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iPad Pro vs Surface Pro 4: Which is best for you?

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Surface Pro 4

iPad Pro vs Surface Pro 4: Which 'hybrid' is the perfect one for you?

iPad Pro or Surface Pro 4? Apple or Microsoft? Windows 10 or iOS 9.2? If you're in the market for a tablet that doubles as a laptop you've got a lot of choice, but the two standout options, for us anyway, are the iPad Pro and Surface Pro 4.

Both have big, beautiful displays with plenty of power and a range of nifty accessories that make them much more than the tablets we were used to just a few years ago.

But, they're still very different beasts. One runs a fully desktop operating system, while the other runs the same platform as a phone. One has a brilliantly stocked app store with loads of optimised downloads, while the other is somewhat in that area.

There's a lot of to mull over before you buy, but thankfully we're here to help.

Related: Everything you need to know about the Microsoft Surface Pro 5

Watch our iPad Pro vs Surface Pro 4 comparison video:

iPad Pro vs Surface Pro 4: Design

iPad Pro: 305.7 x 220.6 x 6.9mm, 713g, 1 x Lightning slot, 3.5mm headphone port

Surface Pro 4: Magnesium casing, 292.1 x 201.4 x 8.4mm, 786g, 1 x USB 3.0, microSD slot, 3.5mm headphone port, Mini DisplayPort

Between them, the iPad Pro and Surface Pro 4 are two of the best-looking hybrid devices on the market - but in very different ways.

The iPad Pro is essentially a super-sized version of the iPad Air 2, which means it's extremely sleek and simple-looking.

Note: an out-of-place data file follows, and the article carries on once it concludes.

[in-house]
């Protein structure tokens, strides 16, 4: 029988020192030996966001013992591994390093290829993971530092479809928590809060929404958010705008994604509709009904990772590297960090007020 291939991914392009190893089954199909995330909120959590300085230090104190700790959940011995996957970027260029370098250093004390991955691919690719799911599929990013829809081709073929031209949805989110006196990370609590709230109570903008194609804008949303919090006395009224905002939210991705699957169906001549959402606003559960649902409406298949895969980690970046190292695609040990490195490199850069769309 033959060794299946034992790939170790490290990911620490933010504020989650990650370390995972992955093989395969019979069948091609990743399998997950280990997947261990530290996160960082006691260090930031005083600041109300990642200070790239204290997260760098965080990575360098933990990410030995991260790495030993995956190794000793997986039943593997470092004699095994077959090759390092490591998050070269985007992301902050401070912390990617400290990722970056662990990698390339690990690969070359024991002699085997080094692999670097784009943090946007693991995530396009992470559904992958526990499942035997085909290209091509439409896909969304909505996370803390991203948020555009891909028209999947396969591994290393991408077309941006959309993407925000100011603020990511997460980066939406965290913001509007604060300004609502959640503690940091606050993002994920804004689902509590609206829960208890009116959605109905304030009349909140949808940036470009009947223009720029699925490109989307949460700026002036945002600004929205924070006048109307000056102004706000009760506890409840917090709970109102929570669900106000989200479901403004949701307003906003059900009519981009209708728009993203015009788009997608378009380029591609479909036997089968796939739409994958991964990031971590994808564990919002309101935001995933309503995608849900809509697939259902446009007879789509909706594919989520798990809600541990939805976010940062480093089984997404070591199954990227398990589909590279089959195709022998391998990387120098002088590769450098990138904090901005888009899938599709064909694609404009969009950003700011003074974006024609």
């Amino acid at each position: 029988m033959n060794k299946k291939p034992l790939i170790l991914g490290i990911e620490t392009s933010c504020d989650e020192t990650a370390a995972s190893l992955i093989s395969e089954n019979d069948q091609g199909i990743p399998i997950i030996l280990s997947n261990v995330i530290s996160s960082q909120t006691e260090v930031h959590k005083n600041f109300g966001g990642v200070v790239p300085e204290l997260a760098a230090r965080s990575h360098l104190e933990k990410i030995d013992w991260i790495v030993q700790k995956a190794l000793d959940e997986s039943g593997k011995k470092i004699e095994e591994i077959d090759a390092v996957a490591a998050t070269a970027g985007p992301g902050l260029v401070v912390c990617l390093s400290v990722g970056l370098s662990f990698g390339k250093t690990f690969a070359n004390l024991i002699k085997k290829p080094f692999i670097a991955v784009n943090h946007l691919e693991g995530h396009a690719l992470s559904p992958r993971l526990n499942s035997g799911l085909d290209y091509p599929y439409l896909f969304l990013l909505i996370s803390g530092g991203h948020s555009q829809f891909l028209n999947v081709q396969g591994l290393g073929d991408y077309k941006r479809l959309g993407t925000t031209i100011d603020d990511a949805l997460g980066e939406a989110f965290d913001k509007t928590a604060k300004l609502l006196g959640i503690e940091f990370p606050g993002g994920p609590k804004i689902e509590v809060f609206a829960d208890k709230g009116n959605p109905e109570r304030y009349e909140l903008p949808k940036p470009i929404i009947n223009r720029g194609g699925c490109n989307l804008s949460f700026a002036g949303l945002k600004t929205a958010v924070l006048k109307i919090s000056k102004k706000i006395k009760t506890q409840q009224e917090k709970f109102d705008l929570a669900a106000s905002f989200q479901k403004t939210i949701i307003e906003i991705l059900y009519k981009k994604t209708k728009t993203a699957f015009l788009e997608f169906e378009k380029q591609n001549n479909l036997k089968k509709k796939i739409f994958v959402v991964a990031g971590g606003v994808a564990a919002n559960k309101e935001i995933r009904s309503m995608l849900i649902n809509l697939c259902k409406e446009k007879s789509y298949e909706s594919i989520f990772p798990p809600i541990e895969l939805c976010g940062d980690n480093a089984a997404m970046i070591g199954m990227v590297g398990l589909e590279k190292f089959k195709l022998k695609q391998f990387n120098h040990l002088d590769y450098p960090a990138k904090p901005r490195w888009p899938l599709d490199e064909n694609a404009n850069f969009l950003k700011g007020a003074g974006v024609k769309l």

Related: Surface Book vs Surface Pro 4

Surface Pro 4

It's essentially a giant screen sat in a super-slim (6.9mm), round-edged metallic body. It's much slimmer than the 8.4mm Surface Pro 4, and it's significantly lighter too.

While Microsoft's device weighs 786g (you can knock 20g off if you go with the slower Intel Core M variant), the iPad Pro is a surprisingly slight 713g.

We say 'surprisingly' because the iPad Pro is a fair amount bigger than the Surface Pro 4 when viewed head-on. It's more than a centimetre taller (in portrait), and almost two centimetres wider.

The Surface Pro 4 is a denser, chunkier device, in keeping with its outright laptop credentials. It keeps the design approach of the Surface Pro 3, with a distinctively angular look that's every big as attractive as the iPad in its own way.

We can also praise the Surface Pro 4 for a couple of smart design features that the iPad Pro, in its restrained simplicity, lacks. Microsoft's latest tablet has a handy kickstand, which can be set at a wide range of angles, and is useful for media play back as well and essential for its acting as a laptop.

iPad Pro 9

Its magnesium body has a magnetised section along one of its shorted edges, allowing for the convenient storage of the Surface Pen. This has been strengthened over its predecessor, and positioned away from the Pro 4's key buttons, so it works much better.

It's a considerable design flaw that the iPad Pro lacks such a provision - regardless of whether the Apple Pencil is optional or not.

On the connectivity front, the Surface Pro 4 wins hands down. Following through on this whole laptop replacement theme, Microsoft's convertible comes well equipped to slot into your usual laptop set-up.

It features a USB 3.0 port, a microSD card reader, and a MiniDisplay port. This means that you could hook up a mouse, a keyboard, or external storage of some kind.

The iPad Pro, by contrast, comes with a Lightning port, and that's it.

Buy Now: Surface Pro 4 at Amazon.com from $694

Best Deals for Microsoft Surface Pro 4

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iPad Pro vs Surface Pro 4: Display

iPad Pro: 12.9-inch LCD display, 2732 x 2048 x resolution, 264ppi

Surface Pro 4: 12.3-inch PixelTouch display, 2736 x 1824 resolution, 267ppi